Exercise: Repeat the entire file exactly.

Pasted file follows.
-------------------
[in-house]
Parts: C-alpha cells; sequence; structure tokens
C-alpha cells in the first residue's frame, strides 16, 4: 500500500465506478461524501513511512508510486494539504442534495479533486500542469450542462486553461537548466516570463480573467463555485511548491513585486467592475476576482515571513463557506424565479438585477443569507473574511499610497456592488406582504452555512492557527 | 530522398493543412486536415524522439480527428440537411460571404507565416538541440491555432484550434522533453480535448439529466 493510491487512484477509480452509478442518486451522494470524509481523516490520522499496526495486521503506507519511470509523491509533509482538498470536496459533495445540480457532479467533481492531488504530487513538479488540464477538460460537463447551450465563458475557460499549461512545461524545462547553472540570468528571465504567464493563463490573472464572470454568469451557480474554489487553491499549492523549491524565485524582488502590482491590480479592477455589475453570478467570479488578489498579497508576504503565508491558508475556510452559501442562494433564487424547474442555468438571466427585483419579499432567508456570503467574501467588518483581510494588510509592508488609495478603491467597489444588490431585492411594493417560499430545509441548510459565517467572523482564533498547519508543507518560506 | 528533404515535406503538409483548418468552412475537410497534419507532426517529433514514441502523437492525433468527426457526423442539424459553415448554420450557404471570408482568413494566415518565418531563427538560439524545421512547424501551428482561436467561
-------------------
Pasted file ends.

[in-house]
Parts: C-alpha cells; sequence; structure tokens
C-alpha cells in the first residue's frame, strides 16, 4: 500500500465506478461524501513511512508510486494539504442534495479533486500542469450542462486553461537548466516570463480573467463555485511548491513585486467592475476576482515571513463557506424565479438585477443569507473574511499610497456592488406582504452555512492557527 | 530522398493543412486536415524522439480527428440537411460571404507565416538541440491555432484550434522533453480535448439529466 493510491487512484477509480452509478442518486451522494470524509481523516490520522499496526495486521503506507519511470509523491509533509482538498470536496459533495445540480457532479467533481492531488504530487513538479488540464477538460460537463447551450465563458475557460499549461512545461524545462547553472540570468528571465504567464493563463490573472464572470454568469451557480474554489487553491499549492523549491524565485524582488502590482491590480479592477455589475453570478467570479488578489498579497508576504503565508491558508475556510452559501442562494433564487424547474442555468438571466427585483419579499432567508456570503467574501467588518483581510494588510509592508488609495478603491467597489444588490431585492411594493417560499430545509441548510459565517467572523482564533498547519508543507518560506 | 528533404515535406503538409483548418468552412475537410497534419507532426517529433514514441502523437492525433468527426457526423442539424459553415448554420450557404471570408482568413494566415518565418531563427538560439524545421512547424501551428482561436467561